NATIONAL BUREAU OF ECONOMIC RESEARCH
NATIONAL BUREAU OF ECONOMIC RESEARCH

The Effect of Measured School Inputs on Academic Achievement: Evidence from the 1920s, 1930s and 1940s Birth Cohorts

Susanna Loeb, John Bound

NBER Working Paper No. 5331
Issued in November 1995
NBER Program(s):   LS

The study presented here uses data from the NORC General Social Surveys to explore the effects of measurable school characteristics on student achievement. What separates this study from many others is the use of aggregate data on older cohorts, usually associated with research on the influence of school inputs on earnings. Earnings studies have tended to find substantial effects, while much of the research on achievement using contemporary, cross-sectional data has not. We find substantively large effects, similar in size to those found in many earnings-focused studies. In this way, our results point to the importance of aggregation and cohort effects in modeling the relationship between school inputs and student outcomes. The level of data aggregation, in particular, appears important, bringing into question causal interpretations of the results of studies using aggregate data to assess school input effects.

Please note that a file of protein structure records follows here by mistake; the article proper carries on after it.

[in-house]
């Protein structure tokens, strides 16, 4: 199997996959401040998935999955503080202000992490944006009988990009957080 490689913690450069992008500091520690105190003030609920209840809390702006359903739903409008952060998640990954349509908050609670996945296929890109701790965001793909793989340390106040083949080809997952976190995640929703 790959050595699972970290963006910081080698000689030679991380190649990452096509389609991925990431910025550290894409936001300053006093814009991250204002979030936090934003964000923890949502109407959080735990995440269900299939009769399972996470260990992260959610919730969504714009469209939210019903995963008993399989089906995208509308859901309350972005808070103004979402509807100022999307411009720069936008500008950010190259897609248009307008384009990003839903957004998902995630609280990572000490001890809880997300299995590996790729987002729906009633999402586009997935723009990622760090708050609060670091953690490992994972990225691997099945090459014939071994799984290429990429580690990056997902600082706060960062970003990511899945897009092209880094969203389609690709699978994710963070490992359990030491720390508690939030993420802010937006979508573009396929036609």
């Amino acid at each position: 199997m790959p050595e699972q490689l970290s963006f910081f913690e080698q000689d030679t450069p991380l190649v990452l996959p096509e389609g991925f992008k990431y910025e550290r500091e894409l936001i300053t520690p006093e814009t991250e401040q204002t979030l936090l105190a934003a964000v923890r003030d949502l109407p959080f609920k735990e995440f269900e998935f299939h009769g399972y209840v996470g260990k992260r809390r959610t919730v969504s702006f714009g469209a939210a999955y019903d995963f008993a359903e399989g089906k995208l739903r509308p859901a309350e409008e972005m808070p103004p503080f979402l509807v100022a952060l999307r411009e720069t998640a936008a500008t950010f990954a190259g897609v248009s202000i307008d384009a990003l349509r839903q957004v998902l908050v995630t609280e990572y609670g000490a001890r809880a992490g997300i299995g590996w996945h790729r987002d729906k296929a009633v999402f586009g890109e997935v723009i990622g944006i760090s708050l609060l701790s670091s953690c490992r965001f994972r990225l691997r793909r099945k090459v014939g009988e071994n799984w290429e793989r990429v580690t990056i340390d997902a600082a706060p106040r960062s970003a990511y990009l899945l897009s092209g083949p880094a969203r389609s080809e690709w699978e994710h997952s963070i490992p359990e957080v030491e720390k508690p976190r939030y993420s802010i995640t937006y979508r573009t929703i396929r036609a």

download in pdf format
   (461 K)

email paper

This paper is available as PDF (461 K) or via email.

Machine-readable bibliographic record - MARC, RIS, BibTeX

Document Object Identifier (DOI): 10.3386/w5331

Published: Loeb, Susanna & Bound, John, 1996. "The Effect of Measured School Inputs on Academic Achievement: Evidence form the 1920s, 1930s and 1940s Birth Cohorts," The Review of Economics and Statistics, MIT Press, vol. 78(4), pages 653-64, November. citation courtesy of

Users who downloaded this paper also downloaded these:
Bound, Schoenbaum, and Waidmann w5159 Race and Education Differences in Disability Status and Labor Force Attachment
 
Publications
Activities
Meetings
NBER Videos
Data
People
About

Support
National Bureau of Economic Research, 1050 Massachusetts Ave., Cambridge, MA 02138; 617-868-3900; email: info@nber.org

Contact Us